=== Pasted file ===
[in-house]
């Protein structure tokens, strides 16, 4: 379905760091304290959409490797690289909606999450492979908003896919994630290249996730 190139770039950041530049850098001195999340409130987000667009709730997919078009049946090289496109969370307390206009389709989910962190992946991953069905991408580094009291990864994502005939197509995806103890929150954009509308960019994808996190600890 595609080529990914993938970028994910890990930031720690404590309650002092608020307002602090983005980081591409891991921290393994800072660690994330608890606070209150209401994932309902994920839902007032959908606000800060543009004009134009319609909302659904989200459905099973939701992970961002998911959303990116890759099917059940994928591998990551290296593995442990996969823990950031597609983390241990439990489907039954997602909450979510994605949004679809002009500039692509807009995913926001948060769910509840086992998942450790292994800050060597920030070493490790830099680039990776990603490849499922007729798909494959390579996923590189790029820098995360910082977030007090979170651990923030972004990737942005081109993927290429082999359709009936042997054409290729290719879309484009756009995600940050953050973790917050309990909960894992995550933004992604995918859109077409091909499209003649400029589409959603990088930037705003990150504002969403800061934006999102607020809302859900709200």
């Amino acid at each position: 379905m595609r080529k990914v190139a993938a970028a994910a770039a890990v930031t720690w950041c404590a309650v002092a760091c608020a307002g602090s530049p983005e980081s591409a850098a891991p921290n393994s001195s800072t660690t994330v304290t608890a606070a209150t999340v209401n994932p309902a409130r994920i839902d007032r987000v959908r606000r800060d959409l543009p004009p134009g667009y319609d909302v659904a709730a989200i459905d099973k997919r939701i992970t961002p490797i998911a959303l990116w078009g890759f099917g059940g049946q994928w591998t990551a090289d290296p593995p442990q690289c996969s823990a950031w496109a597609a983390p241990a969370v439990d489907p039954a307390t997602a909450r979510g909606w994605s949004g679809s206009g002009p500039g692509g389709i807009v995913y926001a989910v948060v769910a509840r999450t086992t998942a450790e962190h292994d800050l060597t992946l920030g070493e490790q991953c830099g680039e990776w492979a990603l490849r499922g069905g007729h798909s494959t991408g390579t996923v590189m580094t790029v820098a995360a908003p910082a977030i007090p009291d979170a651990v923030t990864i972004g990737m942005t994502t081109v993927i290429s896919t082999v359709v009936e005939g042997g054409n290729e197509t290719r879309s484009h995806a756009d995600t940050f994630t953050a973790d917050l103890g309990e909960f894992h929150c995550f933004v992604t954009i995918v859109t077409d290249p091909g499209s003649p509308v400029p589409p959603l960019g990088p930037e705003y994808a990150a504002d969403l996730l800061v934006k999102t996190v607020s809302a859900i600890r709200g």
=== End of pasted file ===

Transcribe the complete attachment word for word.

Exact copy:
[in-house]
């Protein structure tokens, strides 16, 4: 379905760091304290959409490797690289909606999450492979908003896919994630290249996730 190139770039950041530049850098001195999340409130987000667009709730997919078009049946090289496109969370307390206009389709989910962190992946991953069905991408580094009291990864994502005939197509995806103890929150954009509308960019994808996190600890 595609080529990914993938970028994910890990930031720690404590309650002092608020307002602090983005980081591409891991921290393994800072660690994330608890606070209150209401994932309902994920839902007032959908606000800060543009004009134009319609909302659904989200459905099973939701992970961002998911959303990116890759099917059940994928591998990551290296593995442990996969823990950031597609983390241990439990489907039954997602909450979510994605949004679809002009500039692509807009995913926001948060769910509840086992998942450790292994800050060597920030070493490790830099680039990776990603490849499922007729798909494959390579996923590189790029820098995360910082977030007090979170651990923030972004990737942005081109993927290429082999359709009936042997054409290729290719879309484009756009995600940050953050973790917050309990909960894992995550933004992604995918859109077409091909499209003649400029589409959603990088930037705003990150504002969403800061934006999102607020809302859900709200």
């Amino acid at each position: 379905m595609r080529k990914v190139a993938a970028a994910a770039a890990v930031t720690w950041c404590a309650v002092a760091c608020a307002g602090s530049p983005e980081s591409a850098a891991p921290n393994s001195s800072t660690t994330v304290t608890a606070a209150t999340v209401n994932p309902a409130r994920i839902d007032r987000v959908r606000r800060d959409l543009p004009p134009g667009y319609d909302v659904a709730a989200i459905d099973k997919r939701i992970t961002p490797i998911a959303l990116w078009g890759f099917g059940g049946q994928w591998t990551a090289d290296p593995p442990q690289c996969s823990a950031w496109a597609a983390p241990a969370v439990d489907p039954a307390t997602a909450r979510g909606w994605s949004g679809s206009g002009p500039g692509g389709i807009v995913y926001a989910v948060v769910a509840r999450t086992t998942a450790e962190h292994d800050l060597t992946l920030g070493e490790q991953c830099g680039e990776w492979a990603l490849r499922g069905g007729h798909s494959t991408g390579t996923v590189m580094t790029v820098a995360a908003p910082a977030i007090p009291d979170a651990v923030t990864i972004g990737m942005t994502t081109v993927i290429s896919t082999v359709v009936e005939g042997g054409n290729e197509t290719r879309s484009h995806a756009d995600t940050f994630t953050a973790d917050l103890g309990e909960f894992h929150c995550f933004v992604t954009i995918v859109t077409d290249p091909g499209s003649p509308v400029p589409p959603l960019g990088p930037e705003y994808a990150a504002d969403l996730l800061v934006k999102t996190v607020s809302a859900i600890r709200g």